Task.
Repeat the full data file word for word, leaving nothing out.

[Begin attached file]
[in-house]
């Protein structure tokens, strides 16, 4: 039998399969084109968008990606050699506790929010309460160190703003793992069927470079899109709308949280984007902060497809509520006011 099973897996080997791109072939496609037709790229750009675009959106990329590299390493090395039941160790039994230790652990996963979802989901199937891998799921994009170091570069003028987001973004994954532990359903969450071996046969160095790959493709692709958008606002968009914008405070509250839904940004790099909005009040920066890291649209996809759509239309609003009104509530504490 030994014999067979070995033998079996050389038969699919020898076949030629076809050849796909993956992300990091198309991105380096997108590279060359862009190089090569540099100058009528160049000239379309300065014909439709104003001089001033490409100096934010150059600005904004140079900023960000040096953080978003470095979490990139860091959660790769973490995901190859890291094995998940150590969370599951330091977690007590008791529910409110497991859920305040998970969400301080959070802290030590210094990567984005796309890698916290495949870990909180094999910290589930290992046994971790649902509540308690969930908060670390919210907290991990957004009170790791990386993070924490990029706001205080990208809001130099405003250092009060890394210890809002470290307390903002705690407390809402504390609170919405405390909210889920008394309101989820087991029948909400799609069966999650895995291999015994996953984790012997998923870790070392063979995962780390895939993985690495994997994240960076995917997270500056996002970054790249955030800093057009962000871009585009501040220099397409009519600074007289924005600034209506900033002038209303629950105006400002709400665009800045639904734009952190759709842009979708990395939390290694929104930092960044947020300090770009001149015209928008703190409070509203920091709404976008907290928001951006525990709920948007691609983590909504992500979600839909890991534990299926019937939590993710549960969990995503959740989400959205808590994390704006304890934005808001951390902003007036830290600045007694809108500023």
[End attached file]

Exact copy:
[in-house]
């Protein structure tokens, strides 16, 4: 039998399969084109968008990606050699506790929010309460160190703003793992069927470079899109709308949280984007902060497809509520006011 099973897996080997791109072939496609037709790229750009675009959106990329590299390493090395039941160790039994230790652990996963979802989901199937891998799921994009170091570069003028987001973004994954532990359903969450071996046969160095790959493709692709958008606002968009914008405070509250839904940004790099909005009040920066890291649209996809759509239309609003009104509530504490 030994014999067979070995033998079996050389038969699919020898076949030629076809050849796909993956992300990091198309991105380096997108590279060359862009190089090569540099100058009528160049000239379309300065014909439709104003001089001033490409100096934010150059600005904004140079900023960000040096953080978003470095979490990139860091959660790769973490995901190859890291094995998940150590969370599951330091977690007590008791529910409110497991859920305040998970969400301080959070802290030590210094990567984005796309890698916290495949870990909180094999910290589930290992046994971790649902509540308690969930908060670390919210907290991990957004009170790791990386993070924490990029706001205080990208809001130099405003250092009060890394210890809002470290307390903002705690407390809402504390609170919405405390909210889920008394309101989820087991029948909400799609069966999650895995291999015994996953984790012997998923870790070392063979995962780390895939993985690495994997994240960076995917997270500056996002970054790249955030800093057009962000871009585009501040220099397409009519600074007289924005600034209506900033002038209303629950105006400002709400665009800045639904734009952190759709842009979708990395939390290694929104930092960044947020300090770009001149015209928008703190409070509203920091709404976008907290928001951006525990709920948007691609983590909504992500979600839909890991534990299926019937939590993710549960969990995503959740989400959205808590994390704006304890934005808001951390902003007036830290600045007694809108500023």